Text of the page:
The Bad Choices Project gets it’s first graphic novel, with support from Lensbaby

Two characters from the world of Bad Choices stumble in the late afternoon along a riverbank

photographed by Andy Batt

Lensbaby, makers of creative effect camera lenses, asked me to help them launch a new lens, the Sol 45mm. They wanted me to choose a personal passion project, and for me, that meant a new story within the world of Bad Choices .

My first job was to integrate the Sol 45 look with my storytelling.

Lensbaby gave me a pre-production model to carry around and experiment with. It’s a distinctive lens with loads of personality. The important part for me was integration; I didn’t want to simply overlay a lens on top of an image. The lens needed to be part of the storytelling. There’s a swirling, dreamlike quality to the images the Sol captures, and I wanted my story to be communicating that idea as well.

My attempt at a storyboard. Don’t judge.
A lost inmate from an apocalyptic jail wanders the forest wearing a yellow helmet
Subject Fourteen wanders, lost, through the woods

I spent time sitting the writer’s chair.

I needed to discover which characters would be part of this world. This became an opportunity to add a character to my world. “Subject Fourteen” is someone who’s been stripped of his own name and lost in the woods. After creating a quick set of graphic novel storyboards to help me map out the story, and discovering what the visual story would be, I went looking for locations.

No matter how rough, creating a storyboard is integral to my process.
The look of the Sol 45 lens really became a part of the story.

“I wanted the helmet to feel like something that would trap someone, with various test probes and hoses attached to it.”

I turned to my costume designer Becca, and we came up with a backstory for 14’s outfit. He’s not the first ’14’ to wear it—it’s old, patched and worn, and now that it’s been through salt water, and a muddy slog through the woods. It’s real ugly. The helmet was tricky. I didn’t want it to be military or look like a robot. I wanted it to feel like something that would trap someone, with various test probes and hoses attached to it; a helmet for testing someone and keeping them isolated. My prop master Galvin Collins jumped in to create a ‘savage’ level build. He created a full package of working parts, age and damage, mysterious hose attachments, medical gauges and straps.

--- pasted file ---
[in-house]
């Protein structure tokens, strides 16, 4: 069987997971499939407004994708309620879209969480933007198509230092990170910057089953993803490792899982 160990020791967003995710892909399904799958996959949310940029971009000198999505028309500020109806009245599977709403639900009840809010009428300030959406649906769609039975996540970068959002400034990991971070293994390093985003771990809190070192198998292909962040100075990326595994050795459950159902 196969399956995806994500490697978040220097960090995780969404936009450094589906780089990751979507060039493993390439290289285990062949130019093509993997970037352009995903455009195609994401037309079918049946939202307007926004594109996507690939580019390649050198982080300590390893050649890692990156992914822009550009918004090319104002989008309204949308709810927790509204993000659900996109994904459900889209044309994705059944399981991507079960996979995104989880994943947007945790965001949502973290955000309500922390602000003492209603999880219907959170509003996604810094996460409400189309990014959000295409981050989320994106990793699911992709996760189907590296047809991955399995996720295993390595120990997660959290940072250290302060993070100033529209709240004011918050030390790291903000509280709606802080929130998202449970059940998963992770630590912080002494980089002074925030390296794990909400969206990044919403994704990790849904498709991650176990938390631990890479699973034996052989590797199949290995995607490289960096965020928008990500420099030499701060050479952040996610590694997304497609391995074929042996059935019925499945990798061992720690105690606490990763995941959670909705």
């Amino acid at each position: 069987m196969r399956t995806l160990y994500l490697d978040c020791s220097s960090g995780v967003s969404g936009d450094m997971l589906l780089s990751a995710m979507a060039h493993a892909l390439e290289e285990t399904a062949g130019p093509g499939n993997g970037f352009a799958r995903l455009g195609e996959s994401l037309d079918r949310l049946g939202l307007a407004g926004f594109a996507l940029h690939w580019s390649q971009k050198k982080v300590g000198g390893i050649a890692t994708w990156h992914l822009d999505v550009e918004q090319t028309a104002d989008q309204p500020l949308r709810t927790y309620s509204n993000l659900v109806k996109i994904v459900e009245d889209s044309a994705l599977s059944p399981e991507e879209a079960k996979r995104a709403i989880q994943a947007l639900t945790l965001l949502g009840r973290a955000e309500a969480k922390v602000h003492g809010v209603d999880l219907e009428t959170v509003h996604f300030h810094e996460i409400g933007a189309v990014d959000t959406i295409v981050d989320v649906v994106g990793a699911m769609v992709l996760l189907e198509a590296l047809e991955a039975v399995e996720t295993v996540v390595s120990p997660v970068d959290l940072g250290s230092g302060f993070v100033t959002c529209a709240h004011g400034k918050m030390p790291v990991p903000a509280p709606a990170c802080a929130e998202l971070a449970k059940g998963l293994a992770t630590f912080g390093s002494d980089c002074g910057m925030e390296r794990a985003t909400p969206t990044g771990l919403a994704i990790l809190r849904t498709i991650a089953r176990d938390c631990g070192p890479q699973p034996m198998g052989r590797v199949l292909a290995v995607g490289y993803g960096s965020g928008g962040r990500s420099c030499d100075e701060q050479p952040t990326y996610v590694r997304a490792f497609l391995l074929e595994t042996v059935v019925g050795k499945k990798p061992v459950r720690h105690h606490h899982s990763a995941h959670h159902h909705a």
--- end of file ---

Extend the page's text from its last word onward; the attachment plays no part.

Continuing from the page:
Sketch storyboard for Misled #1
Amitesh Prasad plays “14” and Tina Kraft is Turner

We had an amazing day on location, creating everything that ended up in the book, and working with the crew from Lensbaby. It took some time to refine the design process, do a few rewrites of the sparse text and dialog, but now that I can look on it as a final printed piece, I can say that I’m happy, and truly looking forward to writing and shooting Misled No. 2

-andy batt


Misled issue No. 1 on sale now!

As part of the fundraising to continue the project, this beautifully printed 24 page graphic novel is on sale for $25—completely overpriced! BUT it comes with a signed mystery 5×7 print, my hearty thanks, and the joy of knowing you supported ART! You can always go read the comic online—it’s FREE to read, and FREE to share. If you like it, buy a print copy!

New for 2019 –It’s All About The Hustle; Part II

Andy Batt’s Bad Choices Project on Patreon

For the past four years I’ve been working hard, doing many of the things (concepting, writing, sketching, backstory-ing {yes, it’s a word now thankyouverymuch}, art directing, creative directing, regular directing, retouching+compositing, and mostly/lastly photographing. The difference is that this time it’s for me—so the good is that I get to do whatever I want, the not as good, but still good, is that I get to do everything. Or at least, it all has to start with me—and with a project of this size, I’ve happily delegated, assigned and collaborated– because what’s left is still an IMMENSE amount of work.